Teacher Attitudes: The Effects of Teacher Beliefs on Teaching Practices and Achievement of Students with Disabilities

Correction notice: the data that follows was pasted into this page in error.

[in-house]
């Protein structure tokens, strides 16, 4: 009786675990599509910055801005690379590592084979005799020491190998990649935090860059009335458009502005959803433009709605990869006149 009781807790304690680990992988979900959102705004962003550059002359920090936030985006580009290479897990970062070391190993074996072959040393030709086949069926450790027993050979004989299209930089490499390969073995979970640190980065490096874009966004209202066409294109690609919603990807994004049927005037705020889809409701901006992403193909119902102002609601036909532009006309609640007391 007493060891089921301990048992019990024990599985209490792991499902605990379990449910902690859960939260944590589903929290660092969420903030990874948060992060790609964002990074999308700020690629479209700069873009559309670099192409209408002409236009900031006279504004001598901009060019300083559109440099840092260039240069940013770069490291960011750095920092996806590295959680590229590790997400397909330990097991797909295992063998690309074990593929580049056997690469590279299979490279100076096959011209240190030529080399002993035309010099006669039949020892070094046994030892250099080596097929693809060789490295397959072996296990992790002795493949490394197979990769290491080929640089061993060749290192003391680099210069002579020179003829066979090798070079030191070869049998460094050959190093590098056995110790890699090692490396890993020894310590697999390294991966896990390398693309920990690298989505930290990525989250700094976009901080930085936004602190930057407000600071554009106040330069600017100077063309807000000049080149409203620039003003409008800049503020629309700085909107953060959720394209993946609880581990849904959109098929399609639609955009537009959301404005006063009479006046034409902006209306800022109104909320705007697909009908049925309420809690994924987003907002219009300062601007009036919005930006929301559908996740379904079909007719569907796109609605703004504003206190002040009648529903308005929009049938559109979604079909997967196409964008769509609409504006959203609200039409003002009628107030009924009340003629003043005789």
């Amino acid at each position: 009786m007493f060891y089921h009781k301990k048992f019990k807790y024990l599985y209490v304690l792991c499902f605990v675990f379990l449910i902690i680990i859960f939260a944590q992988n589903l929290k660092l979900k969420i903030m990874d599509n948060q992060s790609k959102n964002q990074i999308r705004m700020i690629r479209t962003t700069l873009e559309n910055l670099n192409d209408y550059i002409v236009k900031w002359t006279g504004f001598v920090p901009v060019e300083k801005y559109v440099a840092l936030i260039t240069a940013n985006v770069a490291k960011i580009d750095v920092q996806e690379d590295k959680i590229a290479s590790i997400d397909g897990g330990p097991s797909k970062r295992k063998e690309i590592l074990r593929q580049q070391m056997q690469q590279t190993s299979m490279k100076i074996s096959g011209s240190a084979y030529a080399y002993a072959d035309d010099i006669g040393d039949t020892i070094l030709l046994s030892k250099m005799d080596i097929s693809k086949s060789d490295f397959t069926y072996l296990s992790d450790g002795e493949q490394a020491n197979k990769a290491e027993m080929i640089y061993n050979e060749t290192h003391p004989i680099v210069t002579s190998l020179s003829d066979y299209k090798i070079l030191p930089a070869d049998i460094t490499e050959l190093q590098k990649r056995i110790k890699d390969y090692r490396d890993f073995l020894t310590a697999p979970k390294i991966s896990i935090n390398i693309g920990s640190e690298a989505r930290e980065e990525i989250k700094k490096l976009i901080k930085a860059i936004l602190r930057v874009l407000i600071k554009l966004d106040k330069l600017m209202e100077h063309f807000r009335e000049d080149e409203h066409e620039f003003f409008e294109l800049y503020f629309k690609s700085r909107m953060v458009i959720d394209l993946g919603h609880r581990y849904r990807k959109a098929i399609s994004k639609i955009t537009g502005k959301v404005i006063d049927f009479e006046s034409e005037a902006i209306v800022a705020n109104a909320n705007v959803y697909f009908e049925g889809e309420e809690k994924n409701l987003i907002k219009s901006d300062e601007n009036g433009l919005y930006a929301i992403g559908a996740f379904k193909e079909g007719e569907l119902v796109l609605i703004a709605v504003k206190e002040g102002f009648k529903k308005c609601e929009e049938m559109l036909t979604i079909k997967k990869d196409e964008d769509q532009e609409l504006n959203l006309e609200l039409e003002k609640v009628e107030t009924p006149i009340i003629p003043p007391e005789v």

Many students with disabilities are not meeting proficiency in the general education setting and achievement scores disaggregated by disability status show that students with disabilities are often not meeting adequate yearly progress targets established by states. A survey was developed to collect data from 218 general and special educators at the middle school level to describe and analyze trends in teacher attitudes and practices that may be affecting the educational experience and achievement of many students with disabilities. The results of these analyses provide information regarding the attitudes of teachers toward the ability of SWD and the fairness and validity of high-stakes testing. Significant differences were found between general and special education teachers’ expectations for students with disabilities to benefit from inclusive instruction. Teacher attitude toward the ability of students with disabilities to benefit from inclusive instruction, teacher classification, and the amount of teacher training were all found to be predictors of the use of evidence-based practice. The attitude of teachers toward the ability of students with disabilities to learn and achieve higher level thinking was found to predict proficient achievement scores for students with disabilities on the New England Common Assessment Program (NECAP) achievement test. Finally, differences were found in teacher attitudes toward the ability of students with disabilities to learn and achieve higher level thinking and teacher use of evidence-based practice by content domain.